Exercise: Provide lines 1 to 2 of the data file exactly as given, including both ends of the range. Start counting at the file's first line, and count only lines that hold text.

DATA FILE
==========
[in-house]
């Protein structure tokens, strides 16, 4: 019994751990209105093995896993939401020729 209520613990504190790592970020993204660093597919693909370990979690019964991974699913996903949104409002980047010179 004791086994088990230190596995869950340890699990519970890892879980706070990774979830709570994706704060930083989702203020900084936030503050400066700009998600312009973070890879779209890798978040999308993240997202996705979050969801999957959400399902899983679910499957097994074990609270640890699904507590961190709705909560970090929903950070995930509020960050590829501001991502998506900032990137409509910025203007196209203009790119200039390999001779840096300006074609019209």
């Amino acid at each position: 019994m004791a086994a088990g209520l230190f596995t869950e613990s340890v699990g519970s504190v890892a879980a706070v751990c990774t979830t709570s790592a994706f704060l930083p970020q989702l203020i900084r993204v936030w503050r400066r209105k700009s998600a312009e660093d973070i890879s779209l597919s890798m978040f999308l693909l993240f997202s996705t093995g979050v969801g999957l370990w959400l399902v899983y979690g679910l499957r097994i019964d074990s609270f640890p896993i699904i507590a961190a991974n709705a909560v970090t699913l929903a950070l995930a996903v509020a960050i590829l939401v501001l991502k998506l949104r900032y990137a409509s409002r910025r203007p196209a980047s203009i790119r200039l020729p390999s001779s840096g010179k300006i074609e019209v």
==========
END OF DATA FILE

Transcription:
[in-house]
């Protein structure tokens, strides 16, 4: 019994751990209105093995896993939401020729 209520613990504190790592970020993204660093597919693909370990979690019964991974699913996903949104409002980047010179 004791086994088990230190596995869950340890699990519970890892879980706070990774979830709570994706704060930083989702203020900084936030503050400066700009998600312009973070890879779209890798978040999308993240997202996705979050969801999957959400399902899983679910499957097994074990609270640890699904507590961190709705909560970090929903950070995930509020960050590829501001991502998506900032990137409509910025203007196209203009790119200039390999001779840096300006074609019209």